After the new year, I was finally in a stable enough living situation in which I could bring my cat to live with me. He had spent the past several months living with my parents while I sorted things out. Chet is my sweet little man, a big all black cat with eyes that are always so huge with dilated pupils. He looks like a cartoon. My ex and I had just gotten him less than a year before from the shelter. He was an adult and they said he was found on the mean streets of the campus town of Evansville, Indiana. He was so friendly, even though he was an intact tom cat until the week before we adopted him.

Carmen never really liked him. We had adopted another black cat, a little girl named DoomKitty the previous year, and she was annoyed by Chet. Carmen claimed he “ruined her happiness” and so she resented him. All Chet wanted to do was love Doom and be loved by her, but “Mama Carmen” was ultimately Doom’s person. So she got Doom and I got Chet in the divorce.

FullSizeRender (22)
Grandma and Grandpa’s china cabinet was a pretty awesome perch, TBH

It was heartbreaking to leave Doom, not being able to make her understand why I was perhaps never going to see her again. That I didn’t want to abandon her. And it was heartbreaking to leave Chet for nearly four months. During my most lonely time. When I really needed him the most.

After Chet came to live with me, things began to improve for me emotionally. I was forced to get out of bed to feed him and clean his litter box. He needed me, and it felt so good to be responsible for something. As soon as I lay down on the bed to watch some Netflix or to scroll through Facebook, he would be laying on my chest, his big green eyes staring into my face in a way that I would like to think is “adoringly.” I was his human.

IMG_0472 (1)I’d say this is pretty adoring, when I arrived home after a long day of tech rehearsals

Due to a series of unfortunate reasons, I had to find a new place to live in March. I felt so awful uprooting Chet once again. Chicago from March to September, Michigan from September to January, my first apartment from January to March, my new place in March to May…and then my summer job from May to July. This poor creature has been through who-knows-what in his life, and then he kept having to move from place to place every few months like clockwork.

I know, cats are adaptable. And I know he’ll be fine. I’m his human, and he trusts me. He’s always there in the windowsill waiting for me when I come home from work. He chirps back at me with his sweet little voice that sounds way too tiny for his body when I talk to him (far too much, probably…pretty sure my landlord doubts my sanity sometimes.)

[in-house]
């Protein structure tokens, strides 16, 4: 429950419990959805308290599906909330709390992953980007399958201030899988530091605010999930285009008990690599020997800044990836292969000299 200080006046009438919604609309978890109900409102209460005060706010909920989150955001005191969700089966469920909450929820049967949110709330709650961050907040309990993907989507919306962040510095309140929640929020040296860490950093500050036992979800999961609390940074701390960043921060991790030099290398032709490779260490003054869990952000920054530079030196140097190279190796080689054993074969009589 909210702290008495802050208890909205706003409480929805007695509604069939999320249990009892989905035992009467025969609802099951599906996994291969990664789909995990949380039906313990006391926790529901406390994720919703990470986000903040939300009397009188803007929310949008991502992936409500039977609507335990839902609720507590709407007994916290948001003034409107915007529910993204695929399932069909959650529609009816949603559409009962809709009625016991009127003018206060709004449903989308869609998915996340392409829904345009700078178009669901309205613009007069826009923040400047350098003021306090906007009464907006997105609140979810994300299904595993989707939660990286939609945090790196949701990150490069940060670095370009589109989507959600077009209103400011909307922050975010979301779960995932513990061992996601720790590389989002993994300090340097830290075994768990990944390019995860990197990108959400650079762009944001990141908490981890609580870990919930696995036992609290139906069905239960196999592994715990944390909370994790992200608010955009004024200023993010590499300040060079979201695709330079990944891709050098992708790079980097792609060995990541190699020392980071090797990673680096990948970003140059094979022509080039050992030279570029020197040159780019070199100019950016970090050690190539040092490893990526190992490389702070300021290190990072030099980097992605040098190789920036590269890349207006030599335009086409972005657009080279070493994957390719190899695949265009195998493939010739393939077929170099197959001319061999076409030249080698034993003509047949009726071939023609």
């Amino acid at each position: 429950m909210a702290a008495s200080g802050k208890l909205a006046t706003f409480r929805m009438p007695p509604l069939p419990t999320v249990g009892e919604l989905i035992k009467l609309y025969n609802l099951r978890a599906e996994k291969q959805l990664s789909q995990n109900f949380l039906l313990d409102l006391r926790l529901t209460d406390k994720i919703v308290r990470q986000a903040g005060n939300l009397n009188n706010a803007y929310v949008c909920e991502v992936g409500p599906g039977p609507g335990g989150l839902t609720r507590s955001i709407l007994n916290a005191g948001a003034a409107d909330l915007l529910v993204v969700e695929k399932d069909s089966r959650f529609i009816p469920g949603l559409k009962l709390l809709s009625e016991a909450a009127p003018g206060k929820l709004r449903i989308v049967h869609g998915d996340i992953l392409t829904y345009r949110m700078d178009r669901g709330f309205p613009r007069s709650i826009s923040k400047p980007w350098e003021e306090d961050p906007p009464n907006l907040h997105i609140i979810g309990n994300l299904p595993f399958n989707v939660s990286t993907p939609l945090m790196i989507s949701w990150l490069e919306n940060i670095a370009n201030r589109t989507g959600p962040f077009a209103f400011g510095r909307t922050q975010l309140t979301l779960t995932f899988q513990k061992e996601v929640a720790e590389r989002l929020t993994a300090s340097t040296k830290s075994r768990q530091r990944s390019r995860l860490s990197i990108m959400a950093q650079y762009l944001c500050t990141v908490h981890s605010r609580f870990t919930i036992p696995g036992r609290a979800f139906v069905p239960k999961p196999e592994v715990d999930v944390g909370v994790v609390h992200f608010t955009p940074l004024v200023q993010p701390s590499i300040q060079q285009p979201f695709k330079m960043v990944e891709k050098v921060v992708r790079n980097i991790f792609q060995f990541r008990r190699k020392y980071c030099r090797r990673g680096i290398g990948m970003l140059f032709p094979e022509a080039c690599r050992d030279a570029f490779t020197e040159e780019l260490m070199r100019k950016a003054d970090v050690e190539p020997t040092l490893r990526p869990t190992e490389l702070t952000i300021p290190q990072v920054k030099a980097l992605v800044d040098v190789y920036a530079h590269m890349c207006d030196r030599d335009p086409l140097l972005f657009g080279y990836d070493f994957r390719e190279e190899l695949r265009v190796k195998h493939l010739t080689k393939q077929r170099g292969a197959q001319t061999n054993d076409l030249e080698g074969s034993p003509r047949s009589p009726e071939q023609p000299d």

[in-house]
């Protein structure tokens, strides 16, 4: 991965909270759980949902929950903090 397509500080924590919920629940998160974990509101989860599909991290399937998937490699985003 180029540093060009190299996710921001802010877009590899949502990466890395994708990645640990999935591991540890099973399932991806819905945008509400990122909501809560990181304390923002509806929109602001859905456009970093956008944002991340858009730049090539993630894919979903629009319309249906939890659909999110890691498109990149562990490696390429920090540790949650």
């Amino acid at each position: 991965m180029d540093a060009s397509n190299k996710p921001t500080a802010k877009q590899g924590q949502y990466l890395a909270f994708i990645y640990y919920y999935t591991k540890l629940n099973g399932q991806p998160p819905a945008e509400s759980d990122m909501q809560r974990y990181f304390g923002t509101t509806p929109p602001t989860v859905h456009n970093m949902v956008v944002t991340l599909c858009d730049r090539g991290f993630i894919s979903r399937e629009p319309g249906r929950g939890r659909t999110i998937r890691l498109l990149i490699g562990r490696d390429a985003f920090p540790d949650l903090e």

He loves it when I open the window to the backyard and he can bask in the breeze and the sun, overlooking the koi pond. He squeaks at me when I open a can of tuna for my new obsession: avocado tuna salad wraps. I always offer him the dirty can, but he only sniffs it. He never licks it. And yet he’s still as excited as ever the next time I open up a can.

IMG_0006
#tunafiend

There are times in which I leave the apartment at 9 AM and am not home till 11 for nights on end for work. (Theatre, folks. It’s not all fun and games.) I give him an extra scoop of food in the morning, and when I return late at night, there’s still a little bit left he saves just in case. He’s responsible that way.

There was one time when I was baking that I dropped a measuring cup still sticky with honey on his head, and he just went on with his life as if nothing had happened. He’s so patient with me that way. He takes everything in stride. He is so even-keeled and never cranky, nothing can wreck his chill. I find myself exclaiming “Hey, little man! Hey, kid!” at him countless times a day, just to see him look up at me to feel validated. And he obliges.

I can see how Crazy Cat Ladies come to be. If I had a human partner as wonderful as Winchester the Dumpstercat, I would be a much better person.

Well, I guess he’s already making me one.

Bukwoski rips me apart, and Chet puts me back together.

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4 thoughts on “On Loneliness, Charles Bukowski, and how I owe my sanity after my divorce to my cat